Clinical trial supply overage – How to reduce product wastage while keeping a perfect service level for patients?

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For decades, risk in clinical trial supply has been mitigated by maintaining buffers of drug available throughout the supply chain. Buffers are necessary to cover the inherent variability in the demand of clinical trials. When not consumed by patients during the trial, these buffers result in unused drug, or “overage”. When investigational medicines are readily available and not expensive, having higher overage in a study can be accepted by the company in order to ensure no risk to patient service level.

These last few years have seen the increase of biotech and expensive products. Therefore, more and more emphasis has been placed on fighting wastage of medicines in clinical trials, thus greater scrutiny on study overage. While a certain amount of overage is indeed necessary to cover unpredictability, how much overage is too much?

Since the main purpose of having overage in clinical trial supply is risk mitigation, to answer this question let’s step back and examine the risks. For any trial, the supply risk can be broken down into 2 components.

The first type of risk is not acceptable – the risk of an out of stock in the supply chain. In this case, there is no medicine available in the upstream part of the supply chain to dispense to the patient. This risk could occur for a number of reasons. For example, the enrollment could go much faster than expected. If it is not possible to quickly realize it and bring the next release a few weeks/months earlier, there could be an out of stock. The risk of out of stock must be avoided by careful planning that considers a number of scenarios of what could occur during the study.

The second type of risk is manageable – with this risk, the drug is available in the upstream part of the supply chain. However, the medicine needed for a patient is in transit and will arrive a few days too late for the patient. We will call this type of risk a risk of a “patient missed visit”. If there is a supply chain manager monitoring the trial, a manual site shipment could be placed in order to avoid this risk. A supply strategy with some risk of a patient missed visit is acceptable if there is someone on the team available to monitor at the time of the risk and take actions to manage it. Such a strategy may allow less overage to be used. But would the cost and effort of manual monitoring make sense?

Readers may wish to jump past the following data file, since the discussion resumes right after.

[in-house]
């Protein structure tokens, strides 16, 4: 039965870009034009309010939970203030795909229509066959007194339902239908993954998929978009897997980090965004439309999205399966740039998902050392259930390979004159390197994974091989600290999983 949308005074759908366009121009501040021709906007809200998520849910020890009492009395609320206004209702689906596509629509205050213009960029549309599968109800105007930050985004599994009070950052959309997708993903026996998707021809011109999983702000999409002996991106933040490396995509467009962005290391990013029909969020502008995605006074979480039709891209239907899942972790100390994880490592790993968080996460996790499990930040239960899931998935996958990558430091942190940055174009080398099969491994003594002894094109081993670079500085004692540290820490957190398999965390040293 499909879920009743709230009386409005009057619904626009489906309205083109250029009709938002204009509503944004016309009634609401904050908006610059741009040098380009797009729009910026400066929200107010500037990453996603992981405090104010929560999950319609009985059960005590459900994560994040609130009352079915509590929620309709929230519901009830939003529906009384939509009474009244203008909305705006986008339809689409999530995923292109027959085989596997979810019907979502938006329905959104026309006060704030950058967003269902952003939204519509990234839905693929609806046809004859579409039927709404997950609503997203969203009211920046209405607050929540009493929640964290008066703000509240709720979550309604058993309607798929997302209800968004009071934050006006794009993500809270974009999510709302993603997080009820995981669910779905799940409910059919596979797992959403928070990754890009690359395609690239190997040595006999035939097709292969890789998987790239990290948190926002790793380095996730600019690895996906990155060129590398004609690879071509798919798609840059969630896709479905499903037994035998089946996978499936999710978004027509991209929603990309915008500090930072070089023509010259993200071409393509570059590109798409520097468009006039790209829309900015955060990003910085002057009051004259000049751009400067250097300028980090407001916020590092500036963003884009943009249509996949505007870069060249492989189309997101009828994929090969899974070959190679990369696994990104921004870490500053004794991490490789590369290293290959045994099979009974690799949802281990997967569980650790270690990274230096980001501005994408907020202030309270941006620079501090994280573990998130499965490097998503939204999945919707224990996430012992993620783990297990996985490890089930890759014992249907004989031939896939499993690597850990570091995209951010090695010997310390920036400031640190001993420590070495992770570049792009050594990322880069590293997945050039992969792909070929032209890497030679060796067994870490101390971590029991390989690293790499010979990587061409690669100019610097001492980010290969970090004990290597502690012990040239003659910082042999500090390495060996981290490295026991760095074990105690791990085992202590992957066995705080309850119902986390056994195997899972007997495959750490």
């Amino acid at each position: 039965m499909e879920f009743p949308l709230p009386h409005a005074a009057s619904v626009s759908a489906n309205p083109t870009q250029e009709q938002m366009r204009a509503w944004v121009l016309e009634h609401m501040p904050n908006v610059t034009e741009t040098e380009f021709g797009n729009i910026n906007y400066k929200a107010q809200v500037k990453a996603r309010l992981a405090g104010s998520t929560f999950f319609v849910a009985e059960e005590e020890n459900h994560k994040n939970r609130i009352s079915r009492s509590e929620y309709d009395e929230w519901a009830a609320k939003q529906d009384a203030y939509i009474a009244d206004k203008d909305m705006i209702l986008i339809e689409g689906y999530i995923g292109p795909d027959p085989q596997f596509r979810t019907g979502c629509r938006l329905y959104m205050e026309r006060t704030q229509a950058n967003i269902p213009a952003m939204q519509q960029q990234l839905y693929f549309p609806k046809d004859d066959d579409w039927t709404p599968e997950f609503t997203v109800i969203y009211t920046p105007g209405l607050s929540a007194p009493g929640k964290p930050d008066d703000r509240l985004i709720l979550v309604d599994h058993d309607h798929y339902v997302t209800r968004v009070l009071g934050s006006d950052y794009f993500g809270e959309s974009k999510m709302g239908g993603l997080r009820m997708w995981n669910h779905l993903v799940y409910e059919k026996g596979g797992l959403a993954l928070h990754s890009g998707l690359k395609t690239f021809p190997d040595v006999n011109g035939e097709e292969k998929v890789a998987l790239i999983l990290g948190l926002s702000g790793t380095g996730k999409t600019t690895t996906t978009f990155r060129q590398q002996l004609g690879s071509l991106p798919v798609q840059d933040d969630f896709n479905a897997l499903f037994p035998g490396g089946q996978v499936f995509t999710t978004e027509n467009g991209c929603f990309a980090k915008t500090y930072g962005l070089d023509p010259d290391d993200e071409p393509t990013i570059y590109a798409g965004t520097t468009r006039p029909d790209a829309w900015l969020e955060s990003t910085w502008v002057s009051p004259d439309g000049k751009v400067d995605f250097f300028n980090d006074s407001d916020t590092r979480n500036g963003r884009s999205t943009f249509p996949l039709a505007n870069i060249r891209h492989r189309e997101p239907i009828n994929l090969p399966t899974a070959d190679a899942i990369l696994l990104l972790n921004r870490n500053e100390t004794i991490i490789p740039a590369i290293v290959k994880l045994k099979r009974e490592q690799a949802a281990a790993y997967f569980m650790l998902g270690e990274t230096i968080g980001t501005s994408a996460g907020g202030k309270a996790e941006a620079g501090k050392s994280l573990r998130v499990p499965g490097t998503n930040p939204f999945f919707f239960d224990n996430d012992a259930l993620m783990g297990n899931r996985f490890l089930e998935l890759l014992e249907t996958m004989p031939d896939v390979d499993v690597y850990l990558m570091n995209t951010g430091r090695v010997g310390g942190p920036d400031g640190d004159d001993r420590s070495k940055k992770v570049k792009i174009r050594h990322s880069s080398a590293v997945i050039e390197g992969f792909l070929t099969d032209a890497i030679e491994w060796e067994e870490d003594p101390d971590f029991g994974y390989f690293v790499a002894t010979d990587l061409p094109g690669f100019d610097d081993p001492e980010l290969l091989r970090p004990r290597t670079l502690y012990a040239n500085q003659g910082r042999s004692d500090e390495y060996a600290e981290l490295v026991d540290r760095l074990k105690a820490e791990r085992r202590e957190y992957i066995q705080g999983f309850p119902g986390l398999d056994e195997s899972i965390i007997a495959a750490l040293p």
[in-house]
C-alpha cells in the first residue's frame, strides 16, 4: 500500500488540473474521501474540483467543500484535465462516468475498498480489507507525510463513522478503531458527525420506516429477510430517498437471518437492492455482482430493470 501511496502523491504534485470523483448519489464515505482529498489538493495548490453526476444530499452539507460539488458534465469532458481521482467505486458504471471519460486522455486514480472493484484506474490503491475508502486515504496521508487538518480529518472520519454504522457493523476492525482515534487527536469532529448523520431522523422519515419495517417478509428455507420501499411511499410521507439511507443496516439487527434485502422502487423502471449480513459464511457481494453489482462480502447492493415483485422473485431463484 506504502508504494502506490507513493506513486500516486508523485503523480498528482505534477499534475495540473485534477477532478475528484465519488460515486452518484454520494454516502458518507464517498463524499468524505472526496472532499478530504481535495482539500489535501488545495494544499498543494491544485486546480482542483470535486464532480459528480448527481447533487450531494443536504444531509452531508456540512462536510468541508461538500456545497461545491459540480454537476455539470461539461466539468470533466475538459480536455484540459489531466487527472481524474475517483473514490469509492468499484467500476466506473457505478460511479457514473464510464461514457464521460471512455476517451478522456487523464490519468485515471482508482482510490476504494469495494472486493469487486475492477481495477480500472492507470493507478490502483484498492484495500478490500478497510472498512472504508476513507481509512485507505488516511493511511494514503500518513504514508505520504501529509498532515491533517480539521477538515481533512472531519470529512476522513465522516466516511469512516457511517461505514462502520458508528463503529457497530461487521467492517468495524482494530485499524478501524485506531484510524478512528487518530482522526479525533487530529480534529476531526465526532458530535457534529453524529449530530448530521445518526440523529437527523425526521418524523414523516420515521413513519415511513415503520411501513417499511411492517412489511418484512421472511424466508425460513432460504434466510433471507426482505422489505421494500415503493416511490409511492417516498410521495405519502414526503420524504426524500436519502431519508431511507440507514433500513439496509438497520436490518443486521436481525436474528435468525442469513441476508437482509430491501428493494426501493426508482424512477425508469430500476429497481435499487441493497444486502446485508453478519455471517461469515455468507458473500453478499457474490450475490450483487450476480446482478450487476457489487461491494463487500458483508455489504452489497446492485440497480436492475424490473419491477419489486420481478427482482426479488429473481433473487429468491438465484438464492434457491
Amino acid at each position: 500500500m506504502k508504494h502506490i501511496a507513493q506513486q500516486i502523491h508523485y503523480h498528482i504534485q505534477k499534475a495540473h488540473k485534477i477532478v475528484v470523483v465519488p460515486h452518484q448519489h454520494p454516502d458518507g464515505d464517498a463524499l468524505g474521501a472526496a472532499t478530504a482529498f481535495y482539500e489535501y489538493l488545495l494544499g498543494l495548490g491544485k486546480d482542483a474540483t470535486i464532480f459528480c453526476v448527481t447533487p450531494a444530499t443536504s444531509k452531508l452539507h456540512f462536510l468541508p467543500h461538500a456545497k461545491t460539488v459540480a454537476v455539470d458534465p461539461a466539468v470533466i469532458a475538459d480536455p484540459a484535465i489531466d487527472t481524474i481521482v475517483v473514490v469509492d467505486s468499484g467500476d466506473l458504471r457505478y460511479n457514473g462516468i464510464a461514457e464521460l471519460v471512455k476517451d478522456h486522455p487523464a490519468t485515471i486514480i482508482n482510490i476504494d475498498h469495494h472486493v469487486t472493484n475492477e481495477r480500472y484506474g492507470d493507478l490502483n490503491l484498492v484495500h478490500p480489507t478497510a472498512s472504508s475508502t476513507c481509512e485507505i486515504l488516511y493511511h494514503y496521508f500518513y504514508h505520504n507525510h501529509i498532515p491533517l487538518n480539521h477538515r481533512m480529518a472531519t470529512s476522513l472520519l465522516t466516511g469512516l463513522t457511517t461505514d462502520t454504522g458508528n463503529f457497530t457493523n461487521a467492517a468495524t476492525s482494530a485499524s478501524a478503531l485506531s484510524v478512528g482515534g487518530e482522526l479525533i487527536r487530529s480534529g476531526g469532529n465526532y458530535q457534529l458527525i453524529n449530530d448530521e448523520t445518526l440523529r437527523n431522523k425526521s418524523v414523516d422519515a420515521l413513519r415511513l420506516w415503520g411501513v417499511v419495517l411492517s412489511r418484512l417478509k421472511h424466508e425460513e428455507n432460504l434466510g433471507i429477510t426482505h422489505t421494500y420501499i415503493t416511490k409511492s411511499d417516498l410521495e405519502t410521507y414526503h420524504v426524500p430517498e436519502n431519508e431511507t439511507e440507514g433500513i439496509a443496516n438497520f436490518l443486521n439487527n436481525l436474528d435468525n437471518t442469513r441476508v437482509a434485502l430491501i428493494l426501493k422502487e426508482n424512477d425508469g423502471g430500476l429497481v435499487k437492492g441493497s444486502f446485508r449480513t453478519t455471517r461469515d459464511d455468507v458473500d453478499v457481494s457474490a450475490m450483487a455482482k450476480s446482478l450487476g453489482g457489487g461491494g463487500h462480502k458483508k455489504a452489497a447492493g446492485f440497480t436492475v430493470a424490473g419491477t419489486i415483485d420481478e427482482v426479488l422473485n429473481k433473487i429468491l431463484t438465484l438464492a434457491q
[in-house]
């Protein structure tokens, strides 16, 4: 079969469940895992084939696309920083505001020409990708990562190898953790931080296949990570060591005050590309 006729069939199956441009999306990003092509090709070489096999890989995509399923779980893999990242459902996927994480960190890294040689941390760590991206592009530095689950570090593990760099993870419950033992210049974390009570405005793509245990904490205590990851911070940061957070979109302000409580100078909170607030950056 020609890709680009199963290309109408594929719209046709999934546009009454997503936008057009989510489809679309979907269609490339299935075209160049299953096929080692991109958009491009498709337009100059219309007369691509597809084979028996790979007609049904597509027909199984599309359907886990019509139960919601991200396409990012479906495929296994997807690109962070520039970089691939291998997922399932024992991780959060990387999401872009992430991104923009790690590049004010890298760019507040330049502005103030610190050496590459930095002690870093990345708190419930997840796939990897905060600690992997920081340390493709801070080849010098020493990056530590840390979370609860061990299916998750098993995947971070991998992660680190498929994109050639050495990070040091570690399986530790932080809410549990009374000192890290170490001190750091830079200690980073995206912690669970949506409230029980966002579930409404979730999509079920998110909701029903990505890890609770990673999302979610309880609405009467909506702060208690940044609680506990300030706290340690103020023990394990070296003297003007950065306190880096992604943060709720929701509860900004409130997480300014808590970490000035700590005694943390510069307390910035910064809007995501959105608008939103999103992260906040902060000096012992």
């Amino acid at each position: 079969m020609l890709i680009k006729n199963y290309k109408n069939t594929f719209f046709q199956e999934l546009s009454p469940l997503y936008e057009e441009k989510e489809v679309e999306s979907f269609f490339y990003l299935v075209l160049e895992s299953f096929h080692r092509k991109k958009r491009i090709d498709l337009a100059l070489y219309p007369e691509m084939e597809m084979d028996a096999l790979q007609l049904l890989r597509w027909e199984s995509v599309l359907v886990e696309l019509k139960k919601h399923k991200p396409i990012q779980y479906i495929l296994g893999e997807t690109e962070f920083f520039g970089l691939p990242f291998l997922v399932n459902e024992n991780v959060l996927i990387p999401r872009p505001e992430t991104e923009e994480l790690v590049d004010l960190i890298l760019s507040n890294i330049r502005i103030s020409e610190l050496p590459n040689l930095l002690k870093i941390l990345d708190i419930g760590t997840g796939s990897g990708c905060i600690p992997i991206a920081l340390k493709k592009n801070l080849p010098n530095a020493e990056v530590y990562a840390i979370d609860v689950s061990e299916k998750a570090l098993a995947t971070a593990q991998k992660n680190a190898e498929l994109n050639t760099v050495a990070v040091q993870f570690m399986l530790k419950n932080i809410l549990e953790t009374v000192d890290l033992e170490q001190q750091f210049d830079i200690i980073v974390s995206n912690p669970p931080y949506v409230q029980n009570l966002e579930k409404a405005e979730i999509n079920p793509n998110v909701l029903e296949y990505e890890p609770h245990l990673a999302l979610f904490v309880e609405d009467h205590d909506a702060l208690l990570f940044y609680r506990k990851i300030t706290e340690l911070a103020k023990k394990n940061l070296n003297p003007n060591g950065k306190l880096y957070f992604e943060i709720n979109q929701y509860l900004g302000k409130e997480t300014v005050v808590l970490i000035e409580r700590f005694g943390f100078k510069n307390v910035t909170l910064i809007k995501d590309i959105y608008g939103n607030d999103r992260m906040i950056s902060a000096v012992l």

Using simulation, we can examine this question and chose an optimal supply strategyby considering many different supply strategies, each with their own level of overage, risk of a patient missed visit and cost. The simulation tool will highlight and reject all strategies that have some risk of out of stock. Simulation also pinpoints where and when risk will occur, making manual monitoring more feasible. This will allow the SC manager to know where to focus attention on the operational management of the trial.

By looking at the trade off between cost versus risk for all strategies, we can find the most efficient strategies for the trial – for each risk level, we will only consider the strategy with the lowest cost.

But we still need to answer how much buffers to put throughout the supply chain. In order to reduce overage, it is possible that we may need to select a riskier strategy. In this case, we need to ask ourselves –

  • Is it possible within our organization to do manual monitoring of the trial?
  • How much manual monitoring would be necessary?
  • What is the cost savings between the two different strategies, shown in blue in the below figure?

Is that manageable to slightly increase the risk? How much additional manual work would it require for the team? Is that effort worth the price?


Through simulation and assessment of the overall trial context, the company (i.e. a team including people from different departments, especially from clinical supply and clinical operations departments) can make an informed decision and select a strategy with manageable risk, acceptable overage at the minimal cost possible.

Is there pressure in your organization to reduce study overage? If yes, how are you linking this fight to reduce overage with the risk management activities?

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